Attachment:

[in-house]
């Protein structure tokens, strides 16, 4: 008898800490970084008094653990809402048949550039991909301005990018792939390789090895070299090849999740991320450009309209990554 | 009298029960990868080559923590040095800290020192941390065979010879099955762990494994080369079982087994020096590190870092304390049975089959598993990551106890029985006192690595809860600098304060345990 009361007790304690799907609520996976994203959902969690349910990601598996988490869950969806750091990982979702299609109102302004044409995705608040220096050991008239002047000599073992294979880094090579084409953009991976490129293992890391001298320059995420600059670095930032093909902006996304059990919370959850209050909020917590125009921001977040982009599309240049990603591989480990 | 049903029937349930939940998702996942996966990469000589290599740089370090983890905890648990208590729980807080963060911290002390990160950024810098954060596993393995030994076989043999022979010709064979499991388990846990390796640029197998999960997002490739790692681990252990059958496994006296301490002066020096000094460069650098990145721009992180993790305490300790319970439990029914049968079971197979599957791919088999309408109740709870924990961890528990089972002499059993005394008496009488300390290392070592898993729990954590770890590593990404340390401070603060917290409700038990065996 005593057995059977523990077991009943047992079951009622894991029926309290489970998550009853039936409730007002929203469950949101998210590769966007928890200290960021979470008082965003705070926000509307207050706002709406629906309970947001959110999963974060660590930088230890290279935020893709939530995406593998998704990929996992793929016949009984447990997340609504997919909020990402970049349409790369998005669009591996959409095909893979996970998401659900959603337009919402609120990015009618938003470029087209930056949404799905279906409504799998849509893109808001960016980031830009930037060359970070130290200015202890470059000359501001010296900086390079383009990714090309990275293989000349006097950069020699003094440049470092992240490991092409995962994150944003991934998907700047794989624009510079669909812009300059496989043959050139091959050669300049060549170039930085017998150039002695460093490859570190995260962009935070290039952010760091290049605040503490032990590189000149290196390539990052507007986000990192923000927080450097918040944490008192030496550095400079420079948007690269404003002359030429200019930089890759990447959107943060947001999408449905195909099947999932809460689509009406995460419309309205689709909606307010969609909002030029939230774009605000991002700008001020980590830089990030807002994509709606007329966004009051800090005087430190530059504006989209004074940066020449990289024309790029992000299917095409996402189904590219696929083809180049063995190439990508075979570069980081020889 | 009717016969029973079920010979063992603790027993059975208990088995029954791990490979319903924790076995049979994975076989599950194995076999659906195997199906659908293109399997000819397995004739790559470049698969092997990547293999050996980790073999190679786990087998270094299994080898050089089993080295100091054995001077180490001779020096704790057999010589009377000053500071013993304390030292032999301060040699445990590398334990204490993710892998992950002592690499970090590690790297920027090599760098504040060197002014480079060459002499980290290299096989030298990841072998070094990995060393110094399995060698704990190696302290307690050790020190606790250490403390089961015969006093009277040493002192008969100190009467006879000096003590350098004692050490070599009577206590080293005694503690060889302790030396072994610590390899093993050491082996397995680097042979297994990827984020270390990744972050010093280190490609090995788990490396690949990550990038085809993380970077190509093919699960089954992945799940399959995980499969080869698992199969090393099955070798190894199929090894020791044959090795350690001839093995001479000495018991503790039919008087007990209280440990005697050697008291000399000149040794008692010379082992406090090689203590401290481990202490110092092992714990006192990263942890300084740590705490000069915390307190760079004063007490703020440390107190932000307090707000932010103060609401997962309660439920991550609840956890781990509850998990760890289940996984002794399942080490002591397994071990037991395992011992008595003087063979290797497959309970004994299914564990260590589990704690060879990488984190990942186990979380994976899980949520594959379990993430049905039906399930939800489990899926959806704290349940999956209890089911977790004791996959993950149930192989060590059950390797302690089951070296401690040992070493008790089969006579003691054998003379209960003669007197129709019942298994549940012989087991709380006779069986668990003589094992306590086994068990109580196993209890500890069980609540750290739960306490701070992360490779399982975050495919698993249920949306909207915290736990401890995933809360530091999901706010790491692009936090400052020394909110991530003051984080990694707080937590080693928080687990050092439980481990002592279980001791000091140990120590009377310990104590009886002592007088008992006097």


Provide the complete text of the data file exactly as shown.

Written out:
[in-house]
């Protein structure tokens, strides 16, 4: 008898800490970084008094653990809402048949550039991909301005990018792939390789090895070299090849999740991320450009309209990554 | 009298029960990868080559923590040095800290020192941390065979010879099955762990494994080369079982087994020096590190870092304390049975089959598993990551106890029985006192690595809860600098304060345990 009361007790304690799907609520996976994203959902969690349910990601598996988490869950969806750091990982979702299609109102302004044409995705608040220096050991008239002047000599073992294979880094090579084409953009991976490129293992890391001298320059995420600059670095930032093909902006996304059990919370959850209050909020917590125009921001977040982009599309240049990603591989480990 | 049903029937349930939940998702996942996966990469000589290599740089370090983890905890648990208590729980807080963060911290002390990160950024810098954060596993393995030994076989043999022979010709064979499991388990846990390796640029197998999960997002490739790692681990252990059958496994006296301490002066020096000094460069650098990145721009992180993790305490300790319970439990029914049968079971197979599957791919088999309408109740709870924990961890528990089972002499059993005394008496009488300390290392070592898993729990954590770890590593990404340390401070603060917290409700038990065996 005593057995059977523990077991009943047992079951009622894991029926309290489970998550009853039936409730007002929203469950949101998210590769966007928890200290960021979470008082965003705070926000509307207050706002709406629906309970947001959110999963974060660590930088230890290279935020893709939530995406593998998704990929996992793929016949009984447990997340609504997919909020990402970049349409790369998005669009591996959409095909893979996970998401659900959603337009919402609120990015009618938003470029087209930056949404799905279906409504799998849509893109808001960016980031830009930037060359970070130290200015202890470059000359501001010296900086390079383009990714090309990275293989000349006097950069020699003094440049470092992240490991092409995962994150944003991934998907700047794989624009510079669909812009300059496989043959050139091959050669300049060549170039930085017998150039002695460093490859570190995260962009935070290039952010760091290049605040503490032990590189000149290196390539990052507007986000990192923000927080450097918040944490008192030496550095400079420079948007690269404003002359030429200019930089890759990447959107943060947001999408449905195909099947999932809460689509009406995460419309309205689709909606307010969609909002030029939230774009605000991002700008001020980590830089990030807002994509709606007329966004009051800090005087430190530059504006989209004074940066020449990289024309790029992000299917095409996402189904590219696929083809180049063995190439990508075979570069980081020889 | 009717016969029973079920010979063992603790027993059975208990088995029954791990490979319903924790076995049979994975076989599950194995076999659906195997199906659908293109399997000819397995004739790559470049698969092997990547293999050996980790073999190679786990087998270094299994080898050089089993080295100091054995001077180490001779020096704790057999010589009377000053500071013993304390030292032999301060040699445990590398334990204490993710892998992950002592690499970090590690790297920027090599760098504040060197002014480079060459002499980290290299096989030298990841072998070094990995060393110094399995060698704990190696302290307690050790020190606790250490403390089961015969006093009277040493002192008969100190009467006879000096003590350098004692050490070599009577206590080293005694503690060889302790030396072994610590390899093993050491082996397995680097042979297994990827984020270390990744972050010093280190490609090995788990490396690949990550990038085809993380970077190509093919699960089954992945799940399959995980499969080869698992199969090393099955070798190894199929090894020791044959090795350690001839093995001479000495018991503790039919008087007990209280440990005697050697008291000399000149040794008692010379082992406090090689203590401290481990202490110092092992714990006192990263942890300084740590705490000069915390307190760079004063007490703020440390107190932000307090707000932010103060609401997962309660439920991550609840956890781990509850998990760890289940996984002794399942080490002591397994071990037991395992011992008595003087063979290797497959309970004994299914564990260590589990704690060879990488984190990942186990979380994976899980949520594959379990993430049905039906399930939800489990899926959806704290349940999956209890089911977790004791996959993950149930192989060590059950390797302690089951070296401690040992070493008790089969006579003691054998003379209960003669007197129709019942298994549940012989087991709380006779069986668990003589094992306590086994068990109580196993209890500890069980609540750290739960306490701070992360490779399982975050495919698993249920949306909207915290736990401890995933809360530091999901706010790491692009936090400052020394909110991530003051984080990694707080937590080693928080687990050092439980481990002592279980001791000091140990120590009377310990104590009886002592007088008992006097």